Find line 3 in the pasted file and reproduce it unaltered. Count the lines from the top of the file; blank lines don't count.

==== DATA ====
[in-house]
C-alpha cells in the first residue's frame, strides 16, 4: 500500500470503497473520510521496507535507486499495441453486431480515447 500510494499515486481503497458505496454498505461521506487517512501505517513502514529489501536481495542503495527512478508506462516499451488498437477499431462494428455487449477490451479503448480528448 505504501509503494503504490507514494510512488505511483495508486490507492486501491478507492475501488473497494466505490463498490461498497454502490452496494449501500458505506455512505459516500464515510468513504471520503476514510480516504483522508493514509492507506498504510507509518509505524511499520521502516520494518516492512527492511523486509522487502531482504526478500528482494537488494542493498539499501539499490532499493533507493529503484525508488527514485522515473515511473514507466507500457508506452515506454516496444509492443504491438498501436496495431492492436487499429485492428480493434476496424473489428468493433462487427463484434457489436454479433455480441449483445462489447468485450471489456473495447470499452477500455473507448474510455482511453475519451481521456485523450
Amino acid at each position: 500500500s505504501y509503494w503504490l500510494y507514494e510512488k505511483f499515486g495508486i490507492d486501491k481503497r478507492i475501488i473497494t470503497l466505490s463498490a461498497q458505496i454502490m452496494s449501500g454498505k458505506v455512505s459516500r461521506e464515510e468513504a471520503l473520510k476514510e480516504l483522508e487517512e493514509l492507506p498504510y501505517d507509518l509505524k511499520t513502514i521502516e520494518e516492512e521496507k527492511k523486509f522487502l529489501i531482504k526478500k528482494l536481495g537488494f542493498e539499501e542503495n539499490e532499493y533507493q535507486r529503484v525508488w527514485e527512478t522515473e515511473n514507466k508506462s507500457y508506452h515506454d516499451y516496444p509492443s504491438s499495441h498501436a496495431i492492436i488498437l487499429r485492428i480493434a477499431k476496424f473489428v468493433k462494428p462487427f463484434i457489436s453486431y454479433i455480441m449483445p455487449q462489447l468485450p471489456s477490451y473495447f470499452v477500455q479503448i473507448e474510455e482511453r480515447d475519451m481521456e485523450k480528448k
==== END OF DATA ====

Amino acid at each position: 500500500s505504501y509503494w503504490l500510494y507514494e510512488k505511483f499515486g495508486i490507492d486501491k481503497r478507492i475501488i473497494t470503497l466505490s463498490a461498497q458505496i454502490m452496494s449501500g454498505k458505506v455512505s459516500r461521506e464515510e468513504a471520503l473520510k476514510e480516504l483522508e487517512e493514509l492507506p498504510y501505517d507509518l509505524k511499520t513502514i521502516e520494518e516492512e521496507k527492511k523486509f522487502l529489501i531482504k526478500k528482494l536481495g537488494f542493498e539499501e542503495n539499490e532499493y533507493q535507486r529503484v525508488w527514485e527512478t522515473e515511473n514507466k508506462s507500457y508506452h515506454d516499451y516496444p509492443s504491438s499495441h498501436a496495431i492492436i488498437l487499429r485492428i480493434a477499431k476496424f473489428v468493433k462494428p462487427f463484434i457489436s453486431y454479433i455480441m449483445p455487449q462489447l468485450p471489456s477490451y473495447f470499452v477500455q479503448i473507448e474510455e482511453r480515447d475519451m481521456e485523450k480528448k